Last Updated: Aug 06, 2018 Views: 92
Hello! Thank you for your question. In historical container glass research, as you noted, the late 19th century until right before WWI is generally the time frame you see cited for the use of manganese as a decolorizer. However, there really isn’t any hard and fast date range, and which decolorizers were used by various companies depended on many factors.
In addition, manganese has been used outside of the container glass industry as a decolorizer for much, much longer. In fact, it is generally accepted as the oldest known decolorizer. According to the article "Solarized Glass" in All About Glass on the Museum's website, "Manganese dioxide is believed to have been first used as a decolorizer as early as about the second century B.C." Glass technology books from the 17th century refer to it as the "glassmakers’ soap" (they believed it scrubbed the batch clean of color). By the 18th century, glass technologists began to speculate that manganese didn’t so much “scrub” the color as balance the green tint caused by impurities in the batch.
By 1913, Eberhard Zschimmer (Jena Glassworks) wrote a thorough description of the most common decolorizers of the day and how they work---specifically manganese and selenium. He touched on a few others (less common) as well.
With improvements in industrial processes, of course, the volume of glass products increased substantially. Automatic bottle machines were developed and their use in the early 20th century began to make manganese a less cost-effective decolorizer. Cost factors tend to drive many changes in glass formulas, with factories always looking for a less expensive alternative to increase profit margins. By the 1920s, selenium was the primary decolorizer, but manganese was still used for some glasses, according to primary sources from the time.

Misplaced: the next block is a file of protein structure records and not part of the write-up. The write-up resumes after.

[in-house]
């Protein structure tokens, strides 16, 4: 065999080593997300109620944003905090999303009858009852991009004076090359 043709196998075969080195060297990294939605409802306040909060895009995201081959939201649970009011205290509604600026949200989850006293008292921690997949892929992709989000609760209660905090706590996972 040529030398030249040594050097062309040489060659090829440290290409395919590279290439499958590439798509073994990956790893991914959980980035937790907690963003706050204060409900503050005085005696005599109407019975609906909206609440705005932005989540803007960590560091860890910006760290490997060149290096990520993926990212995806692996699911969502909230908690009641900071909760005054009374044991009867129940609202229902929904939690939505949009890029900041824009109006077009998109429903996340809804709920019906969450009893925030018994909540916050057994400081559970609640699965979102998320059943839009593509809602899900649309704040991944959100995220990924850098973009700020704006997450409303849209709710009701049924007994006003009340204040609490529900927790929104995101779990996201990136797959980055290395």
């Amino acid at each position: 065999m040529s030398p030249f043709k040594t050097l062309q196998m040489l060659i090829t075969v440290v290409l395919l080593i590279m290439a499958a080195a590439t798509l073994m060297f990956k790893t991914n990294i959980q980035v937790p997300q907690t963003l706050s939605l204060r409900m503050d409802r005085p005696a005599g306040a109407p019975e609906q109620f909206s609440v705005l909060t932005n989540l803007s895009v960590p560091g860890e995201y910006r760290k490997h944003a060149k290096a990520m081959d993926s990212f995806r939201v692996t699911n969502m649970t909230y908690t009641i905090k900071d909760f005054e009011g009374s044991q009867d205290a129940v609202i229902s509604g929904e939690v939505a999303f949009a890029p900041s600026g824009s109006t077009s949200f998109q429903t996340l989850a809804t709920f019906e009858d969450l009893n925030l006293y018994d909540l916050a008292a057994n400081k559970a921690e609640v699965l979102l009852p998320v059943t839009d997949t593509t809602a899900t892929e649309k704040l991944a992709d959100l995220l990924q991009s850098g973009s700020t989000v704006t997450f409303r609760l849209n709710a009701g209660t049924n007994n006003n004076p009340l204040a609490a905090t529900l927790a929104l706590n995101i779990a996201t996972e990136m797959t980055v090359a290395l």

I looked in glass technology books published in the 1940s as well as industry publications such as Glass Industry and the Journal of the Society of Glass Technologists and I don’t see any reference to a resurgence of manganese use. I do still see articles debating the “best” decolorizer to use during that time but most discuss selenium.
More recent work by Bill Lockhart published in Historical Archeology attempts to correct some of the looseness around dates for this topic. [See Bill Lockhart, "The Color Purple: Dating Solarized Amethyst Container Glass," Historical Archeology 40, no. 2 (2006): 45-56.]
You may find additional resources on this topic on the Rakow Research LIbrary research guide on Color.
Feel free to contact us with your glass-related questions in the future!